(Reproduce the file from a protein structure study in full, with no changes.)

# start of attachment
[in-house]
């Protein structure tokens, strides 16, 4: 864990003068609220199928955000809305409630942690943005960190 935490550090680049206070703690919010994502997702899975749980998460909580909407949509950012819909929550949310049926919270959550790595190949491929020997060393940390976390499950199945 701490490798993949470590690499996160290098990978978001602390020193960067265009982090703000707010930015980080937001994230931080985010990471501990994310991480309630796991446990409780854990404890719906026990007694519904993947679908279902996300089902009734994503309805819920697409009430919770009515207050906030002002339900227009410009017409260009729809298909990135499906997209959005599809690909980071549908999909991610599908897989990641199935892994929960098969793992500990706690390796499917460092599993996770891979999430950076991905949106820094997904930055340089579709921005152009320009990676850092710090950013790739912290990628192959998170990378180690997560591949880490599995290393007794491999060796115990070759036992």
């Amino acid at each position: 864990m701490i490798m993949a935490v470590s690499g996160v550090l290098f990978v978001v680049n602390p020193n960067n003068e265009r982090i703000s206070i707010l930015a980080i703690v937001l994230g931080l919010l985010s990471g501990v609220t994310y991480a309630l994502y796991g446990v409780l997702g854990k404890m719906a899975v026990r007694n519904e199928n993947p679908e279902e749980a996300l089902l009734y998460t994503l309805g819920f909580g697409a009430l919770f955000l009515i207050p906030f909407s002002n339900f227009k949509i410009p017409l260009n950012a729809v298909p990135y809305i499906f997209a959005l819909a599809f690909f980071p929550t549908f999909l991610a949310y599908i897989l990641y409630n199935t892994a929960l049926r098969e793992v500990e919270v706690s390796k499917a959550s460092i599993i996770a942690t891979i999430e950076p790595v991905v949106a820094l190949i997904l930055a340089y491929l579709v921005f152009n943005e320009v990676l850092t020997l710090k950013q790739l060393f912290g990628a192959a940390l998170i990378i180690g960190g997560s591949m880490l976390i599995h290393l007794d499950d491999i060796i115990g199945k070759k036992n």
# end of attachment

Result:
[in-house]
């Protein structure tokens, strides 16, 4: 864990003068609220199928955000809305409630942690943005960190 935490550090680049206070703690919010994502997702899975749980998460909580909407949509950012819909929550949310049926919270959550790595190949491929020997060393940390976390499950199945 701490490798993949470590690499996160290098990978978001602390020193960067265009982090703000707010930015980080937001994230931080985010990471501990994310991480309630796991446990409780854990404890719906026990007694519904993947679908279902996300089902009734994503309805819920697409009430919770009515207050906030002002339900227009410009017409260009729809298909990135499906997209959005599809690909980071549908999909991610599908897989990641199935892994929960098969793992500990706690390796499917460092599993996770891979999430950076991905949106820094997904930055340089579709921005152009320009990676850092710090950013790739912290990628192959998170990378180690997560591949880490599995290393007794491999060796115990070759036992």
């Amino acid at each position: 864990m701490i490798m993949a935490v470590s690499g996160v550090l290098f990978v978001v680049n602390p020193n960067n003068e265009r982090i703000s206070i707010l930015a980080i703690v937001l994230g931080l919010l985010s990471g501990v609220t994310y991480a309630l994502y796991g446990v409780l997702g854990k404890m719906a899975v026990r007694n519904e199928n993947p679908e279902e749980a996300l089902l009734y998460t994503l309805g819920f909580g697409a009430l919770f955000l009515i207050p906030f909407s002002n339900f227009k949509i410009p017409l260009n950012a729809v298909p990135y809305i499906f997209a959005l819909a599809f690909f980071p929550t549908f999909l991610a949310y599908i897989l990641y409630n199935t892994a929960l049926r098969e793992v500990e919270v706690s390796k499917a959550s460092i599993i996770a942690t891979i999430e950076p790595v991905v949106a820094l190949i997904l930055a340089y491929l579709v921005f152009n943005e320009v990676l850092t020997l710090k950013q790739l060393f912290g990628a192959a940390l998170i990378i180690g960190g997560s591949m880490l976390i599995h290393l007794d499950d491999i060796i115990g199945k070759k036992n």